'His shadow has been upon it and me, in light and darkness, at noonday and midnight. And now, at last, he has come in the body!'
'But he wouldn't have gone in the body,' returned the locksmith with some irritation, 'if you had left my arms and legs at liberty. What riddle is this?'
'It is one,' she answered, rising as she spoke, 'that must remain for ever as it is. I dare not say more than that.'
'Dare not!' repeated the wondering locksmith.
'Do not press me,' she replied. 'I am sick and faint, and every faculty of life seems dead within me.--No!--Do not touch me, either.'
Gabriel, who had stepped forward to render her assistance, fell back as she made this hasty exclamation, and regarded her in silent wonder.
'Let me go my way alone,' she said in a low voice, 'and let the hands of no honest man touch mine to-night.' When she had tottered to the door, she turned, and added with a stronger effort, 'This is a secret, which, of necessity, I trust to you. You are a true man. As you have ever been good and kind to me,--keep it. If any noise was heard above, make some excuse--say anything but what you really saw, and never let a word or look between us, recall this circumstance. I trust to you. Mind, I trust to you. How much I trust, you never can conceive.'
Casting her eyes upon him for an instant, she withdrew, and left him there alone.
Gabriel, not knowing what to think, stood staring at the door with a countenance full of surprise and dismay. The more he pondered on what had passed, the less able he was to give it any favourable interpretation. To find this widow woman, whose life for so many years had been supposed to be one of solitude and retirement, and who, in her quiet suffering character, had gained the good opinion and respect of all who knew her--to find her linked mysteriously with an ill-omened man, alarmed at his appearance, and yet favouring his escape, was a discovery that pained as much as startled him. Her reliance on his secrecy, and his tacit acquiescence, increased his distress of mind. If he had spoken boldly, persisted in questioning her, detained her when she rose to leave the room, made any kind of protest, instead of silently compromising himself, as he felt he had done, he would have been more at ease.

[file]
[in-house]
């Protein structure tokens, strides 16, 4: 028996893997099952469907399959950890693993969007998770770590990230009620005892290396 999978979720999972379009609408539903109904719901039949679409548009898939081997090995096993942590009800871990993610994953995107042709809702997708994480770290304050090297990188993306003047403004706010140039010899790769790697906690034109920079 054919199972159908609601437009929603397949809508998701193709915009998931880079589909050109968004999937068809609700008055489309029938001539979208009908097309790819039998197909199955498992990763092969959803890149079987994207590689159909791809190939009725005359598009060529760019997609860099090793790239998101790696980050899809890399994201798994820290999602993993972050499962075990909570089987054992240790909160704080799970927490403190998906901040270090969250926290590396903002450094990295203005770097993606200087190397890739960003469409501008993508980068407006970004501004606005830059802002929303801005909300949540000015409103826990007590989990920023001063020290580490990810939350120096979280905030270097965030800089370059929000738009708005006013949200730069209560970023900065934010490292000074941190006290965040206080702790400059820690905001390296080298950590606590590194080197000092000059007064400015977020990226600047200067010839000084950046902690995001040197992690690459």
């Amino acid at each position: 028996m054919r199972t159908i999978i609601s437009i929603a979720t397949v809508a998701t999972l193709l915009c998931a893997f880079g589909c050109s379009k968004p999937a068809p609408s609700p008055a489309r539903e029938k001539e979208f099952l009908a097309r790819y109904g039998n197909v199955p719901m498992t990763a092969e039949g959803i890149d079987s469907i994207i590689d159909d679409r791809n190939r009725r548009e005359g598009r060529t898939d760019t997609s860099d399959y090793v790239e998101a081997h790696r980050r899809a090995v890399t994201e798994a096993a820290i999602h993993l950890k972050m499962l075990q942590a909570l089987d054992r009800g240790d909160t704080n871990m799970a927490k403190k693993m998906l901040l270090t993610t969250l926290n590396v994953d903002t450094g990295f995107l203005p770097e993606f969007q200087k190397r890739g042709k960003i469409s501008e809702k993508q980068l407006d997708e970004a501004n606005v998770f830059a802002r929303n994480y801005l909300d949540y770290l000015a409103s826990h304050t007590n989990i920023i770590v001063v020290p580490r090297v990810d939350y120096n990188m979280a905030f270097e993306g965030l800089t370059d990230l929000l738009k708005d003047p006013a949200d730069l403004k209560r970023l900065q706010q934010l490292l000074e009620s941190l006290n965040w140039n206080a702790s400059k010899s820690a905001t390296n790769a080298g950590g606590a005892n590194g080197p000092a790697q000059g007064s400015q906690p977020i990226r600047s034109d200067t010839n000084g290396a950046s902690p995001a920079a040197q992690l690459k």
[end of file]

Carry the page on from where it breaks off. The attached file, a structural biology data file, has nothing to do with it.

'Why did I let her say it was a secret, and she trusted it to me!' said Gabriel, putting his wig on one side to scratch his head with greater ease, and looking ruefully at the fire. 'I have no more readiness than old John himself. Why didn't I say firmly, "You have no right to such secrets, and I demand of you to tell me what this means," instead of standing gaping at her, like an old moon- calf as I am! But there's my weakness. I can be obstinate enough with men if need be, but women may twist me round their fingers at their pleasure.'
He took his wig off outright as he made this reflection, and, warming his handkerchief at the fire began to rub and polish his bald head with it, until it glistened again.
'And yet,' said the locksmith, softening under this soothing process, and stopping to smile, 'it MAY be nothing. Any drunken brawler trying to make his way into the house, would have alarmed a quiet soul like her. But then'--and here was the vexation--'how came it to be that man; how comes he to have this influence over her; how came she to favour his getting away from me; and, more than all, how came she not to say it was a sudden fright, and nothing more? It's a sad thing to have, in one minute, reason to mistrust a person I have known so long, and an old sweetheart into the bargain; but what else can I do, with all this upon my mind!-- Is that Barnaby outside there?'
'Ay!' he cried, looking in and nodding. 'Sure enough it's Barnaby--how did you guess?'
'By your shadow,' said the locksmith.
'Oho!' cried Barnaby, glancing over his shoulder, 'He's a merry fellow, that shadow, and keeps close to me, though I AM silly. We have such pranks, such walks, such runs, such gambols on the grass! Sometimes he'll be half as tall as a church steeple, and sometimes no bigger than a dwarf.